The main problem steams from lack of democracy. People have very little control or way less than they fantasize. Maybe my view is distorted by the situation in my country but I don't way see better results in the rest of the world. Big countries wage illegitimate wars (Afghanistan, Iraq) in spite of a overwhelming desire of people against them. In a true democracy, the will of the people would be reflected in the actions of the government. Unfortunately, what we see in the world right now is an economical interest of few overriding the will of the general mass.

    The solution, as I see it is represented by a democratic mechanism using modern communication (internet) creating and maintaining a political structure that oversees their interests. Either a new party should be created or a traditional one should be retrofitted with this mechanism.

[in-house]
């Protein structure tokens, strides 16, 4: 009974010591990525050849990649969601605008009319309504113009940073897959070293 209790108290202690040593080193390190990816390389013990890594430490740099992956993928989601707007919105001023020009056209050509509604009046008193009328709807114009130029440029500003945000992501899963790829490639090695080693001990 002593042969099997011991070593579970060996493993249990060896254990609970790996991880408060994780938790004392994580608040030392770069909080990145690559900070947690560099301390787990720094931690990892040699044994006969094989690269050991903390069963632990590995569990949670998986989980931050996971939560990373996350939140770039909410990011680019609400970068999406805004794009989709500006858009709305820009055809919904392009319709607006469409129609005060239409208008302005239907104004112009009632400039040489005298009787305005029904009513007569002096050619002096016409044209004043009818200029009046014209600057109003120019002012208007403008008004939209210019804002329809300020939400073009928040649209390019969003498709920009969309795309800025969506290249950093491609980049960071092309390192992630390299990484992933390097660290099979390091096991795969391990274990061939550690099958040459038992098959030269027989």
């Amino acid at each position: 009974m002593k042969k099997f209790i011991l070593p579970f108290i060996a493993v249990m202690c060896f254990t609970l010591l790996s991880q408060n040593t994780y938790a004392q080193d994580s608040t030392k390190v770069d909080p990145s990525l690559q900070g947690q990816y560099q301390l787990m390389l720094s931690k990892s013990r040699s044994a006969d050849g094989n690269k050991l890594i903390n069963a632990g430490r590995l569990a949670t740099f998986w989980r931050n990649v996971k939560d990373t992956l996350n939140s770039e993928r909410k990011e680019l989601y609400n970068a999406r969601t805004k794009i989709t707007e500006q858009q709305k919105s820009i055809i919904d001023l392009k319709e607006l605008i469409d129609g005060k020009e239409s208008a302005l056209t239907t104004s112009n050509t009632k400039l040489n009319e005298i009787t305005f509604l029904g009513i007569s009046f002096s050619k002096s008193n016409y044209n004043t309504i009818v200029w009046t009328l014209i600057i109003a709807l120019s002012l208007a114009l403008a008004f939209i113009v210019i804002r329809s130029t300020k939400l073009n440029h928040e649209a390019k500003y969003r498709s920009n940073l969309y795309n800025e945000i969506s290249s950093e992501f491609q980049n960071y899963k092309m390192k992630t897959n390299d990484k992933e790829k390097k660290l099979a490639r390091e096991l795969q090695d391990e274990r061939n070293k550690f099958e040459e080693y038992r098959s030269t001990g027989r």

3. Thanks Matt and Peter. Peter, I like your idea of improving the democratic process. I think that democracy creates a tendency towards peace in and between countries,whereas lack of democracy does the opposite. In my view promoting democracy serves both human rights of individuals and enhances international stability and peace. And while some countries are now clearly more democratic than others, I think that in countries now called democratic there is a need to further enhance democracy.

    By the way I agree with your warning against too much idealism. A realistic view is clearly adviced. But I also like to warn against cynicism. A statement like: "politics is about absolute power and absolute power corrupts absolutely", could easily become a self-fulfilling prophecy.